The governing body of equestrian sport has pledged to introduce an injury surveillance system (ISS) this autumn in response to allegations that dozens of horses die each season while competing in Middle East endurance racing.
Following lobbying from European federations, who have observed a link between endurance racing in the Middle East and stress fractures, the International Equestrian Federation (FEI) has decided to monitor injuries more closely.
In Europe and North America, endurance racing is slower paced but the Middle Eastern sport often produces average speeds of 26kph on 160 kilometre (100 mile) championship tier rides.
Last year, a study in the British Veterinary Journal highlighted injury-inducing averages of 35kph in the last 15-20km of the straighter, flatter desert tracks.
Two recent seizures of unlicensed drugs - one in Newmarket in August and the other on a private jet at Stansted in May - were both linked to Sheikh Mohammed, the world's leading racehorse owner and current endurance world champion.
They included extensive anti-inflammatories and analgesics which Swiss equestrian federation president Charles Trolliet, also a vet, described as the "classic endurance cocktail".
Sheikh Mohammed himself served a six-month FEI ban in 2009 after his horse tested positive for steroids.
The Maktoum family have had involvement with a staggering 15 per cent of the 161 doping cases brought before the FEI tribunal since 2005, out of 130 other member nations and six other equestrian sports.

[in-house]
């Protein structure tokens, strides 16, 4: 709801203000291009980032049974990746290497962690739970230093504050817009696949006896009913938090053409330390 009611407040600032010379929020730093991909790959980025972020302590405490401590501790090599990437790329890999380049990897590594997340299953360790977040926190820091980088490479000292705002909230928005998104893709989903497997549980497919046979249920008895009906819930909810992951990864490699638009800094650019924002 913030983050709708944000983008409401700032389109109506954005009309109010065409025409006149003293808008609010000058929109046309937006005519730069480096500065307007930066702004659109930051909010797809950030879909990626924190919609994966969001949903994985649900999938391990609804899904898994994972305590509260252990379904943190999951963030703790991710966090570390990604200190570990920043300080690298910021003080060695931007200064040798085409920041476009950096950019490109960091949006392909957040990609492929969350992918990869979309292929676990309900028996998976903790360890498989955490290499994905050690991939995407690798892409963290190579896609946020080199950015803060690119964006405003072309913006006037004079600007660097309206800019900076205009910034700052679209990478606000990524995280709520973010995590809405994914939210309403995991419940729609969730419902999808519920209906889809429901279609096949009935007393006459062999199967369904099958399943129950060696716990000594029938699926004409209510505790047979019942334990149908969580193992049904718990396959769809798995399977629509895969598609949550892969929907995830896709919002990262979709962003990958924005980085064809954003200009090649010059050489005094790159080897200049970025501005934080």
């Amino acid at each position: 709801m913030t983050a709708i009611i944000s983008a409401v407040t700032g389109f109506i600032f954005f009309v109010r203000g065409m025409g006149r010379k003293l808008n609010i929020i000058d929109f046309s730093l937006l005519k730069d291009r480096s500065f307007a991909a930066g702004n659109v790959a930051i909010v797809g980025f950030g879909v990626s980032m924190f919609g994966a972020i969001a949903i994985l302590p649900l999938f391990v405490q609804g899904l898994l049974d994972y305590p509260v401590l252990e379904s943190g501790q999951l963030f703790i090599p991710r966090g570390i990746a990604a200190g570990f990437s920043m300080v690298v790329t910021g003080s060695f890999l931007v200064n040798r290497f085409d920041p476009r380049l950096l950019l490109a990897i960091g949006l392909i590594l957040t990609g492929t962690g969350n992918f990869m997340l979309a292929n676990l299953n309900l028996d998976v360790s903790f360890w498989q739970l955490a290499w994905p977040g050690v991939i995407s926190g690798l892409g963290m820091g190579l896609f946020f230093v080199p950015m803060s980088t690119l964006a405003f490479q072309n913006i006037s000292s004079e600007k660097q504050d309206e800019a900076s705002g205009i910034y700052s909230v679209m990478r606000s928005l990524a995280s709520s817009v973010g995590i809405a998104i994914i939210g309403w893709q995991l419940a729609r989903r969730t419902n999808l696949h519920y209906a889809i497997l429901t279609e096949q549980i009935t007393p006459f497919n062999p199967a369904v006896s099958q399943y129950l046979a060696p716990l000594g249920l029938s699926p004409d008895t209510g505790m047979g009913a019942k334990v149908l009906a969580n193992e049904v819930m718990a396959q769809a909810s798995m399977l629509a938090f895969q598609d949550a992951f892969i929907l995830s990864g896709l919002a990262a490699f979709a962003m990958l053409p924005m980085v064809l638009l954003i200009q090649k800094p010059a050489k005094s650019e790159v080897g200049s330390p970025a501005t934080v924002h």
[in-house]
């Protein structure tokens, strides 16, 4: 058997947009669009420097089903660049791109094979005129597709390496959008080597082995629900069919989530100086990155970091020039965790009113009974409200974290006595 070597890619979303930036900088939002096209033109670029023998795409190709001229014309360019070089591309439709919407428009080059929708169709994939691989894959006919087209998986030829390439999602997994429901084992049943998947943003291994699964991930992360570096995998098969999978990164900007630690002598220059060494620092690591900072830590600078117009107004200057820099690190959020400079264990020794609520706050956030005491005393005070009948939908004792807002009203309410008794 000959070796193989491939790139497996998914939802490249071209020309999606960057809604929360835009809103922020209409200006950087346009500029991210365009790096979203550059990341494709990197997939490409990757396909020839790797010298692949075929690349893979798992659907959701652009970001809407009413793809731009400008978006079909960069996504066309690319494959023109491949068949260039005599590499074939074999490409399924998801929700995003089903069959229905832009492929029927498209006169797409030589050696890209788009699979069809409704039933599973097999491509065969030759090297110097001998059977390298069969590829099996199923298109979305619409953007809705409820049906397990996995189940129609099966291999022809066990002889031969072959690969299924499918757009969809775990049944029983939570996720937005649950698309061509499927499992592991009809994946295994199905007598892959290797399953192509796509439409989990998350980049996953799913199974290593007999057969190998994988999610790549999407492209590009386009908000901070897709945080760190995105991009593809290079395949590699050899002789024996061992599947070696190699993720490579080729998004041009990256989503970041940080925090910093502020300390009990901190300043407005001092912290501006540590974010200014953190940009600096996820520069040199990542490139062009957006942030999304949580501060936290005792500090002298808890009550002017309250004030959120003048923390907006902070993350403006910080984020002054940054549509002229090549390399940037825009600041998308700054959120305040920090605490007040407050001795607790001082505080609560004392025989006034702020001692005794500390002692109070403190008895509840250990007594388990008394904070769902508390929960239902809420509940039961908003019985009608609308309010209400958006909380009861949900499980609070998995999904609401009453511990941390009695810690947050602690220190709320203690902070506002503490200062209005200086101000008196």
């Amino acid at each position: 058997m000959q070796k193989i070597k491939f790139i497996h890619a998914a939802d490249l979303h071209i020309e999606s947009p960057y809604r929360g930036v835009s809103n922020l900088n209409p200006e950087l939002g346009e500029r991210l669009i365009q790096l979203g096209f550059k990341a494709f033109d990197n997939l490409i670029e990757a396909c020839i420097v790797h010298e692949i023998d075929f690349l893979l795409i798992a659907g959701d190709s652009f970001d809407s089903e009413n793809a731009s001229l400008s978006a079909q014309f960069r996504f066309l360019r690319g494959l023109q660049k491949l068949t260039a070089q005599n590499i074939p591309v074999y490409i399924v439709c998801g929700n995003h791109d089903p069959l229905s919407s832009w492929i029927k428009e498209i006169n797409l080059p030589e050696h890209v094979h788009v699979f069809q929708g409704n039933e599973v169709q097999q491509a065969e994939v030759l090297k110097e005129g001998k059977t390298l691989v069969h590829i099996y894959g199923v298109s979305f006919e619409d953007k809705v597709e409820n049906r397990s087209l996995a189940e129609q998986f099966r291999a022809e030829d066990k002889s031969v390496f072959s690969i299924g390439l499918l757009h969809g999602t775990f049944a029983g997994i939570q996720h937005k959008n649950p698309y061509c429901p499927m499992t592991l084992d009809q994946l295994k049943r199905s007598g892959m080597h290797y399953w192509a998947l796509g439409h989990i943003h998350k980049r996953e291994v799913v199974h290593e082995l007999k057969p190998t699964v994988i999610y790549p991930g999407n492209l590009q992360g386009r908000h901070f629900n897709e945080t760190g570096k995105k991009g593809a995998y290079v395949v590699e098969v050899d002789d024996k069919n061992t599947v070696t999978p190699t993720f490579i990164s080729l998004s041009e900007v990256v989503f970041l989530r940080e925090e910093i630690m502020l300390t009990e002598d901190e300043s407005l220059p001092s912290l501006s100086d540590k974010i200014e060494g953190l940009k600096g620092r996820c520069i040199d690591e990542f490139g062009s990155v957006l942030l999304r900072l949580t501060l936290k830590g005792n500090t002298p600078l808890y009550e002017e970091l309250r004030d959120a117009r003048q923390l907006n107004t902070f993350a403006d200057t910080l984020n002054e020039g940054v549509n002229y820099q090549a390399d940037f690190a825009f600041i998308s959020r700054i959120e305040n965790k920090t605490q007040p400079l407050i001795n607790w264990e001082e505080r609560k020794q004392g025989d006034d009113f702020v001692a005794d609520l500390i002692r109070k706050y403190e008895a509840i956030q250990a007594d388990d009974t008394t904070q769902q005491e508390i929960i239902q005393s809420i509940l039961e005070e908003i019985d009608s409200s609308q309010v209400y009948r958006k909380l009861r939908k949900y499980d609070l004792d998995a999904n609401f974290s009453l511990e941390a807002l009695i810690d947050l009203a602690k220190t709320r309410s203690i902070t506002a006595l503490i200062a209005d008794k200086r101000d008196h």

Sheikh Mohammed has ordered an internal investigation into the two drugs seizures. The Sheikh's junior wife Princess Haya of Jordan, as FEI president, had already convened a task force to examine the growing endurance crisis.
There has been no official recording of traumatic injury in any horse sport, but anecdotal evidence suggests four fractures per ride in Middle Eastern endurance is not unusual. The Belgian federation says fractures have reached "unimaginable proportions".
In April 2012, at the FEI open forum in Lausanne, respected French endurance judge Jean-Louis Leclerc discussed splitting the desert rides into a breakaway sport because of their negative impact on the rest of equestrianism.
After damaging media coverage this summer, steroid use in sport horses was criminalised in Dubai by Sheikh Mohammed. However, Swiss federation president Charles Trolliet said: "Steroids are only part of the problem. Sheikh Mohammed's decree does not address the very large number of fractures we are seeing."
Concern about the link between high speeds and injury provoked controversy at the UK national governing body Endurance GB last month.
International committee chairman Emma Miller stated that British riders' performances at the recent European Open championships "showed we are moving closer to the leading endurance nations".
Top riders Tricia Hirst and Kay Trigg took to the EGB forum to protest that comparisons with the winning UAE team should not be seen as an achievement; Miller later resigned.
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